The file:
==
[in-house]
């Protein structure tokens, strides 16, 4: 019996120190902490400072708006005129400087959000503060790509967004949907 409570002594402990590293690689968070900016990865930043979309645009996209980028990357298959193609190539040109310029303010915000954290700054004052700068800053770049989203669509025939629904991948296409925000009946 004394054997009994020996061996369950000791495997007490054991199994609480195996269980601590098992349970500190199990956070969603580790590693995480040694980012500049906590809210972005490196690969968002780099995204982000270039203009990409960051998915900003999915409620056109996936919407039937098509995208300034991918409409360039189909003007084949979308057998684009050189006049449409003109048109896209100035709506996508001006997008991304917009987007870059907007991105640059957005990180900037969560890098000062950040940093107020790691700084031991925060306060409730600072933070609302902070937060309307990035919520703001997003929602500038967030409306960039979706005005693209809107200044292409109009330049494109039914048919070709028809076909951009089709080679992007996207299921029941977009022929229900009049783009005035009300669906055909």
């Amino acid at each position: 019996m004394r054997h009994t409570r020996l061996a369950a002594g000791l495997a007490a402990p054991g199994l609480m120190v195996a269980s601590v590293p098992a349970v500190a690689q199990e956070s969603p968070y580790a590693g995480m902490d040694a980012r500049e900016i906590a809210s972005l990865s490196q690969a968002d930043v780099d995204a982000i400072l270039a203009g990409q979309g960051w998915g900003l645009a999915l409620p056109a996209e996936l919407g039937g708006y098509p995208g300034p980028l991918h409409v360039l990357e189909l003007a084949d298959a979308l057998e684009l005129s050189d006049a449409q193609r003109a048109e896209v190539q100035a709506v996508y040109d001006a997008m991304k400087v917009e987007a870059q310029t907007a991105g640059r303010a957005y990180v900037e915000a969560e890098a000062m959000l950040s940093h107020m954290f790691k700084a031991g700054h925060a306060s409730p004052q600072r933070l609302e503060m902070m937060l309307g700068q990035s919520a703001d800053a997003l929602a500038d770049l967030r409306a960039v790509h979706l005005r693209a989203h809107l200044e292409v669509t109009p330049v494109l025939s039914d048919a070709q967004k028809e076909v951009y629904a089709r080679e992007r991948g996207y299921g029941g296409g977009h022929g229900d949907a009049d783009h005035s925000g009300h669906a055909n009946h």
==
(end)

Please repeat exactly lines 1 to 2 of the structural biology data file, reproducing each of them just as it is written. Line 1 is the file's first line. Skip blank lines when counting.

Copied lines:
[in-house]
């Protein structure tokens, strides 16, 4: 019996120190902490400072708006005129400087959000503060790509967004949907 409570002594402990590293690689968070900016990865930043979309645009996209980028990357298959193609190539040109310029303010915000954290700054004052700068800053770049989203669509025939629904991948296409925000009946 004394054997009994020996061996369950000791495997007490054991199994609480195996269980601590098992349970500190199990956070969603580790590693995480040694980012500049906590809210972005490196690969968002780099995204982000270039203009990409960051998915900003999915409620056109996936919407039937098509995208300034991918409409360039189909003007084949979308057998684009050189006049449409003109048109896209100035709506996508001006997008991304917009987007870059907007991105640059957005990180900037969560890098000062950040940093107020790691700084031991925060306060409730600072933070609302902070937060309307990035919520703001997003929602500038967030409306960039979706005005693209809107200044292409109009330049494109039914048919070709028809076909951009089709080679992007996207299921029941977009022929229900009049783009005035009300669906055909």